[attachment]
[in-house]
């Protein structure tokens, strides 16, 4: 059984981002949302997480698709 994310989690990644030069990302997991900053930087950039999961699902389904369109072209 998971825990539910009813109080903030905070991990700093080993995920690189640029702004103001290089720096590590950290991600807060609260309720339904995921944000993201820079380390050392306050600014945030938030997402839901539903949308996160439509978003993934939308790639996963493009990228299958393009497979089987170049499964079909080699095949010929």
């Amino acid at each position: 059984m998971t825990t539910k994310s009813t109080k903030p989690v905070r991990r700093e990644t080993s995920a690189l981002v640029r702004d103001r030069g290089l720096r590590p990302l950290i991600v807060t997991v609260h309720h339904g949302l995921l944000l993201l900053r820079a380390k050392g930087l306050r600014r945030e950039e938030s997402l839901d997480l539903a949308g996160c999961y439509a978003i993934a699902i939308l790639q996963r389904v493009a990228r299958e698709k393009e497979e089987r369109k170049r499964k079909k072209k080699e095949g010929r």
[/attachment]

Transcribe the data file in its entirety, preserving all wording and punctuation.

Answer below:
[in-house]
């Protein structure tokens, strides 16, 4: 059984981002949302997480698709 994310989690990644030069990302997991900053930087950039999961699902389904369109072209 998971825990539910009813109080903030905070991990700093080993995920690189640029702004103001290089720096590590950290991600807060609260309720339904995921944000993201820079380390050392306050600014945030938030997402839901539903949308996160439509978003993934939308790639996963493009990228299958393009497979089987170049499964079909080699095949010929």
């Amino acid at each position: 059984m998971t825990t539910k994310s009813t109080k903030p989690v905070r991990r700093e990644t080993s995920a690189l981002v640029r702004d103001r030069g290089l720096r590590p990302l950290i991600v807060t997991v609260h309720h339904g949302l995921l944000l993201l900053r820079a380390k050392g930087l306050r600014r945030e950039e938030s997402l839901d997480l539903a949308g996160c999961y439509a978003i993934a699902i939308l790639q996963r389904v493009a990228r299958e698709k393009e497979e089987r369109k170049r499964k079909k072209k080699e095949g010929r």